With Thanksgiving right around the corner, the thought of spending time with your partner's family may make you feel a little nervous — especially if they're not the most welcoming bunch. Their cold shoulder toward you may stem from wanting the best for their child, so maybe they think no one can ever fit the bill. Or they may still regrettably be hung up on your partner's ex, even if you've made their child happier than ever before. If your partner's family won't stop comparing you to their ex, it can be really discouraging. But don't fret, I spoke to three experts about how to approach the topic with your partner and/or their family if you'd rather not have to deal with comparisons this Thanksgiving.
Before you jump to the conclusion that your partner's family comparing you to their ex is a slight to you, Grant H. Brenner, psychiatrist and psychoanalyst, recommends trying to see where they're coming from. "They may have different social norms about how they talk about people, for example," Brenner tells Elite Daily. "They may not understand that it is upsetting, as hard as that is to believe. If they don't realize they are doing something which does not work for you, that is easier to deal with — have a friendly conversation with them, let them know how you feel, and ask them if they would please stop."
When you decide to approach your partner's family about the comparisons, you may find that you're not sure how to bring it up. Brenner advises starting with mentally and emotionally preparing yourself for the conversation. "You have to be ready to stay calm no matter what they say," he explains. "There's no point in having a conversation like this unless you plan to show that you are mature and responsible." Before you go up to them, decide what you're going to say. Write everything down and stick to the script throughout the entire conversation.
"Set aside a fixed amount of time, not too long, 15 or 20 minutes perhaps for a first convo," he says. "Be prepared to have a series of discussions as a one-off may not do the trick. Avoid getting into a big fight as it will make things worse, and you may still have to hang out with them in the future." If your partner sees where you're coming from and is on your side, ask them to help you out when all of you sit down to talk about it. "Stay on message, share how you feel, and ask about what you want to ask, if you have any questions, for example, about how come they compare you to the ex," says Brenner. "Avoid accusing them of anything, and avoid being passive-aggressive."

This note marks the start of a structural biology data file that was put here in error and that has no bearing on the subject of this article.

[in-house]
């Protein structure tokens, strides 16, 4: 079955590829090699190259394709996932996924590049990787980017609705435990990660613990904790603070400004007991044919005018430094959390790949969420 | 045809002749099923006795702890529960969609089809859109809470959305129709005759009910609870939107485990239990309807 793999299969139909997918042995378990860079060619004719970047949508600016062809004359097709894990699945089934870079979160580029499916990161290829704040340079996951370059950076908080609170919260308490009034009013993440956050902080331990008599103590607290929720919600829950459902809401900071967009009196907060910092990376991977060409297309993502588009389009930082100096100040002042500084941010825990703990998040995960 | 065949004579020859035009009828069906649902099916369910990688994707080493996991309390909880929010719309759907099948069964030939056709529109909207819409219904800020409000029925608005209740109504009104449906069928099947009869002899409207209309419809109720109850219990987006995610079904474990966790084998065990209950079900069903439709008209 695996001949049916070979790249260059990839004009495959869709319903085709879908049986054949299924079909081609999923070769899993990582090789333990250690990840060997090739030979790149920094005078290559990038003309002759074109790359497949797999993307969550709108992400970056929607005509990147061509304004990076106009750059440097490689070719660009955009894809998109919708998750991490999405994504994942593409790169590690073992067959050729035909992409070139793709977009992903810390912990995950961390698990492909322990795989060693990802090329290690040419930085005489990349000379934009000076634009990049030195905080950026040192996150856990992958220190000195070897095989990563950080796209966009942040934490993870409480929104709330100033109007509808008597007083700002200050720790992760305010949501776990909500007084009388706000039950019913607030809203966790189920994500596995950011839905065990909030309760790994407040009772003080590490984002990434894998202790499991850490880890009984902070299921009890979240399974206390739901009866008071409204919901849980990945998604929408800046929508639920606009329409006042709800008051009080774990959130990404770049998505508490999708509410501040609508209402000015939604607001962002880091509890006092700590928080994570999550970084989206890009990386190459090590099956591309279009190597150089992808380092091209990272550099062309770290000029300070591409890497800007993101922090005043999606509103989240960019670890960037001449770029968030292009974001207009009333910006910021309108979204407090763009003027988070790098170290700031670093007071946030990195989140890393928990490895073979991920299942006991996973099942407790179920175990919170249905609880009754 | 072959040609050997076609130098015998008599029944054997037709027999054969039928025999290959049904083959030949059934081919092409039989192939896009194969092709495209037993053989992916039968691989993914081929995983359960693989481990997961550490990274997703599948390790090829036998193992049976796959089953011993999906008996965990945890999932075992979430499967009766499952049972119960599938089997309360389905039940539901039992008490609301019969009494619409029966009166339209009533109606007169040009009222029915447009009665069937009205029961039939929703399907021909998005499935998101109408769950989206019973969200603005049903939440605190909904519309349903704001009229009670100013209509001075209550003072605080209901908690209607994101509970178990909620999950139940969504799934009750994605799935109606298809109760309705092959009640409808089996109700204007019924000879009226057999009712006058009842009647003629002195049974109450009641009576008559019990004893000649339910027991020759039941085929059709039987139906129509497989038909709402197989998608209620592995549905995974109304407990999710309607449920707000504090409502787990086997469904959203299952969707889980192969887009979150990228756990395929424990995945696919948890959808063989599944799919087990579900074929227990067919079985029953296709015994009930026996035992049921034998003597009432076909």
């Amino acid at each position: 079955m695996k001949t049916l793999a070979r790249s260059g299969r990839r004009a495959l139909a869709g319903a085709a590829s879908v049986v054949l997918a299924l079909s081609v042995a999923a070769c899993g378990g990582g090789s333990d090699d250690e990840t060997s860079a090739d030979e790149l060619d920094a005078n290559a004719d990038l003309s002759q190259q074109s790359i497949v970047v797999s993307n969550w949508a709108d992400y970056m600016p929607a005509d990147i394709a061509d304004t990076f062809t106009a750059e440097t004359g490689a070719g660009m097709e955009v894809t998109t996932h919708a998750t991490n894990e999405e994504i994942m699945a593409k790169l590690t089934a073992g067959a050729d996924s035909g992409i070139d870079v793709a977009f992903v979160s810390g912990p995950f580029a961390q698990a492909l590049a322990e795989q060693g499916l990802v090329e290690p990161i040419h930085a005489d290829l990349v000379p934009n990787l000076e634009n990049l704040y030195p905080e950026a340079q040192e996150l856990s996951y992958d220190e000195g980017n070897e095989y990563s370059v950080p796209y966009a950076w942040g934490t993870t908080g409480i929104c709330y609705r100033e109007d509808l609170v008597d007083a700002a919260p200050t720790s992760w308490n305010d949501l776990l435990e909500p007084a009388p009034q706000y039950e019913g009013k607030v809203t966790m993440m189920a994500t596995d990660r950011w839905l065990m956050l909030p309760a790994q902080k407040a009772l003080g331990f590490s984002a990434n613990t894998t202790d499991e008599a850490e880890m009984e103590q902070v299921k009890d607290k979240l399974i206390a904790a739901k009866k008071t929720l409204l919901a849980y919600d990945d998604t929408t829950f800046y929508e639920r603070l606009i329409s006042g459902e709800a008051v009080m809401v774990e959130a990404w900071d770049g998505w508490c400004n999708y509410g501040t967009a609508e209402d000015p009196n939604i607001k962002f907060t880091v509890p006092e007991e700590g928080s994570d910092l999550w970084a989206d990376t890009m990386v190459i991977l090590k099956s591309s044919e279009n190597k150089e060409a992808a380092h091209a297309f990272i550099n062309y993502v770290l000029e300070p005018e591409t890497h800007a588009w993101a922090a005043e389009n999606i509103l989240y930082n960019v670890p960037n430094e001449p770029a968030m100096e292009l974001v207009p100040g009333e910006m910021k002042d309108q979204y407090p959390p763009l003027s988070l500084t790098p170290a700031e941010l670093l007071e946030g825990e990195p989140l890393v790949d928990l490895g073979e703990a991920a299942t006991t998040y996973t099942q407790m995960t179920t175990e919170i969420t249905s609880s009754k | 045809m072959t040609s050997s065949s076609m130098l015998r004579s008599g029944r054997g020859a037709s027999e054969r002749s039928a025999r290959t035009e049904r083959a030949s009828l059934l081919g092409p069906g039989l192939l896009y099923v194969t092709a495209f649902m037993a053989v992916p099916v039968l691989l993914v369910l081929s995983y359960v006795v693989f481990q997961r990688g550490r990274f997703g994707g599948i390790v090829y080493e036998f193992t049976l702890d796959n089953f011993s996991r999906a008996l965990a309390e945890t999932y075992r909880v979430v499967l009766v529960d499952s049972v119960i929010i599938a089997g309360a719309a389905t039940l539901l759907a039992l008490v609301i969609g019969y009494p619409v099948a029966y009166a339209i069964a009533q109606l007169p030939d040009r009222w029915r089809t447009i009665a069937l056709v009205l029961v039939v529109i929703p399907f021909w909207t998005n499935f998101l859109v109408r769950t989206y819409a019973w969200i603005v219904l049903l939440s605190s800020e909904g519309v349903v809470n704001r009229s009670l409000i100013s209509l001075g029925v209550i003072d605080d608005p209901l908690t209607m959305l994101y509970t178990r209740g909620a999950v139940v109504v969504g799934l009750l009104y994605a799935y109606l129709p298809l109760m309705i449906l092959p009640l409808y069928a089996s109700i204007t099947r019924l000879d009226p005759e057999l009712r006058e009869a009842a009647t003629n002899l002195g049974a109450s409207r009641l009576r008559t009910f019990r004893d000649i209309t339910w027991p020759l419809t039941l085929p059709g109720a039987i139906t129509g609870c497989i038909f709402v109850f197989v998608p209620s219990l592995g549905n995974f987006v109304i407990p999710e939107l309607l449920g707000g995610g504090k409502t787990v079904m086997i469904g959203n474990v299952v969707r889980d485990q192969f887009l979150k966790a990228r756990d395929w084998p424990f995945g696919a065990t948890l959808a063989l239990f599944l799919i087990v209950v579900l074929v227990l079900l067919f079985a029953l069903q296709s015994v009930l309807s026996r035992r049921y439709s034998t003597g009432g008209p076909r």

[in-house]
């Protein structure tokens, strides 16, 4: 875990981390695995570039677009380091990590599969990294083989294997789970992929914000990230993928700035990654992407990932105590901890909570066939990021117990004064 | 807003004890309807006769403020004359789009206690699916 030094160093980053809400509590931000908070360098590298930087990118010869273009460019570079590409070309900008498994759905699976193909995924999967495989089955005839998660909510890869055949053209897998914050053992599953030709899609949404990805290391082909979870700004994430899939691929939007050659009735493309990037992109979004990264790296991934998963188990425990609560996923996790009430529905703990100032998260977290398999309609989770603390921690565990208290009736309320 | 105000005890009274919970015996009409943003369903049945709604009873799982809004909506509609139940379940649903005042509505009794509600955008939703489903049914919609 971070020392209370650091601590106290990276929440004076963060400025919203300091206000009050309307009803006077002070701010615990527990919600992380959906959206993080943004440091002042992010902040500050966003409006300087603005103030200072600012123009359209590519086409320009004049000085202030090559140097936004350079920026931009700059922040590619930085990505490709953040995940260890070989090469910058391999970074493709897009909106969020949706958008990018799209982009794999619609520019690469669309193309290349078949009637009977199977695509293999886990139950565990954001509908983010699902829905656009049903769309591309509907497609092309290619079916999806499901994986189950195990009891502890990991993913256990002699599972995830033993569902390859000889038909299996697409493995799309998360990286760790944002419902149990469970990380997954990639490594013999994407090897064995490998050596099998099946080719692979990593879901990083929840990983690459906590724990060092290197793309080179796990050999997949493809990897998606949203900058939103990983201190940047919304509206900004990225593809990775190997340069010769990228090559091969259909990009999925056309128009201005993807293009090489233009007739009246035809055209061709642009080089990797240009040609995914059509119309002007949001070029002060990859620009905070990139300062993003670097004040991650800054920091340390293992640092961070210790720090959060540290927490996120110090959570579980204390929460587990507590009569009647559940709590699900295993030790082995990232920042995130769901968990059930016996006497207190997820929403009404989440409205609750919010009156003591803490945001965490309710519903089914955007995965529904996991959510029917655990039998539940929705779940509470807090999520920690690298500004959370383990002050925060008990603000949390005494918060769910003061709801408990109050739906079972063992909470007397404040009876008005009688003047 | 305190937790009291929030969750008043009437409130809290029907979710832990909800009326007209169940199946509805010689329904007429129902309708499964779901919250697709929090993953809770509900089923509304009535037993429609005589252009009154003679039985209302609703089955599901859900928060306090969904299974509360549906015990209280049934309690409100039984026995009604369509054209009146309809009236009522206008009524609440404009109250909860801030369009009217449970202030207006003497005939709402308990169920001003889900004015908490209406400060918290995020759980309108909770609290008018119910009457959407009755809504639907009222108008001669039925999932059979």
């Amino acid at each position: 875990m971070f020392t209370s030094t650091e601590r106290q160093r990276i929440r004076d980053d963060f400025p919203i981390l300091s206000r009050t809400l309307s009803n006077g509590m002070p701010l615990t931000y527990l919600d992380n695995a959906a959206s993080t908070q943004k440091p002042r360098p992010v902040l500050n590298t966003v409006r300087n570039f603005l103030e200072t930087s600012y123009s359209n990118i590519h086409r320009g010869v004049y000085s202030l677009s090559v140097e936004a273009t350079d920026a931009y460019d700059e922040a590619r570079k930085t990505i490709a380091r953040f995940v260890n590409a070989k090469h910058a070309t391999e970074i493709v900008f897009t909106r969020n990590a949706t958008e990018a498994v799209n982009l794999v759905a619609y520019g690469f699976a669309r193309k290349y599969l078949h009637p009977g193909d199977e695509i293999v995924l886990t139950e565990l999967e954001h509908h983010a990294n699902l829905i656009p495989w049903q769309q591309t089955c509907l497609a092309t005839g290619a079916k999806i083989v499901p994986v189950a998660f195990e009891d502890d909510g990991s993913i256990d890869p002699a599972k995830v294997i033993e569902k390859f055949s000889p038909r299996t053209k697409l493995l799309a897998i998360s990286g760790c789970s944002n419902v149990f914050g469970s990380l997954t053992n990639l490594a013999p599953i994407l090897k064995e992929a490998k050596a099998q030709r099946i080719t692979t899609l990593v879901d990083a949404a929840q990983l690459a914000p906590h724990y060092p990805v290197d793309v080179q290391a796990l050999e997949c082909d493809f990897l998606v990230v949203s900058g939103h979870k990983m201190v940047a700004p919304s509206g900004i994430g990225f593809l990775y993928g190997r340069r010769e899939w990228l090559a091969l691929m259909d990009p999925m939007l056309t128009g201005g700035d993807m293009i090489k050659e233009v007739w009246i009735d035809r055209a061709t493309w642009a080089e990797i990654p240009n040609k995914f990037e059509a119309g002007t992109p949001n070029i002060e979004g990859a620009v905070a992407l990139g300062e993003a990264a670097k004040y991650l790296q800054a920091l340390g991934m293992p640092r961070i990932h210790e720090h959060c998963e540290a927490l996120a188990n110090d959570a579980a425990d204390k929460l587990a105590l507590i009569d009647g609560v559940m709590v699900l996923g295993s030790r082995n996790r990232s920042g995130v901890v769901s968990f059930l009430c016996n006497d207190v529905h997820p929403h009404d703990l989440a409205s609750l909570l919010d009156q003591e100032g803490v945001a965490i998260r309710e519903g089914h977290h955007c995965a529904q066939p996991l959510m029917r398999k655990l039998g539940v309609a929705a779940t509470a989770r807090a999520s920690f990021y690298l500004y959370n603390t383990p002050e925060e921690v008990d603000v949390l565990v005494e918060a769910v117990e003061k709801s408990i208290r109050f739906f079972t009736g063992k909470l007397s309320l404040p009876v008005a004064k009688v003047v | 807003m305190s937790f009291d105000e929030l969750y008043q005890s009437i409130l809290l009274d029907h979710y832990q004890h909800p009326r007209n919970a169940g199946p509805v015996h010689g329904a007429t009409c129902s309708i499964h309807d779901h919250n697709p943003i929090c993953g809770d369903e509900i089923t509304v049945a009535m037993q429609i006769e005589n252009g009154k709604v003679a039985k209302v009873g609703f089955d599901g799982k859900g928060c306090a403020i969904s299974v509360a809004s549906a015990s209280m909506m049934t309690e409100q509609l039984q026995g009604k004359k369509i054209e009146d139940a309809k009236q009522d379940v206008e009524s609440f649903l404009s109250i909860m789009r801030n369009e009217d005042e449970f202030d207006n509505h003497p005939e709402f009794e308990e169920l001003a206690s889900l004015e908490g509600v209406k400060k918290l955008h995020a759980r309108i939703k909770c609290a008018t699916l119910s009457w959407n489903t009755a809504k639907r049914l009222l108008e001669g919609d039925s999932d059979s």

After you've had the talk, give bae's family a few days. See if they really grasped what you were saying. If they did, wonderful! You can finally start working toward forming a good relationship with them. If they didn't, consider whether or not you want to revisit the question again. "It depends on what is happening with your partner — how important the relationship is, how committed you are, and how important it is for your relationship that you get along with the family," he says.
If, on the other hand, you don't feel comfortable going directly to the source and telling your partner's family something, licensed psychotherapist Denise Limongello recommends talking to your partner about it first. "Let your partner know that you feel scrutinized and uncomfortable around his/her family due to these comparisons," she tells Elite Daily. "It is possible your partner isn't aware this is even happening, and they might be grateful you're bringing it to their attention."
Be open and raw with bae. Explain to them the effect their family's comparisons may be having on you, like keeping you from being able to connect with them fully. "You may have to reinforce to your partner what you need because sometimes a partner, despite good intentions, can make matters worse by 'rationalizing' your feelings or telling you that they don't mean anything negative by their comments," licensed marriage and family therapist, Anita A. Chlipala tells Elite Daily.
If your partner talks to their family, and nothing changes, then you may want to consider approaching them yourself, even if you're not incredibly comfortable with that idea. "When a family member makes a comment, note what they said and find an appropriate time to talk with them," Chlipala advises. "Stick to the facts first, and then share how these comments make you feel."
So, if this Thanksgiving, you don't want to sit there and listen to your partner's family comparing every little thing you do to their ex, I don't blame you. You deserve better than that. It's time to sit your SO and/or their family down and talk about it. Be respectful and honest. "Tell them that yes, you're not like his ex and never will be but would love an opportunity to show them what you have to offer," says Chlipala. The holidays are supposed to be a happy time for everyone. Don't let anyone take that away from you.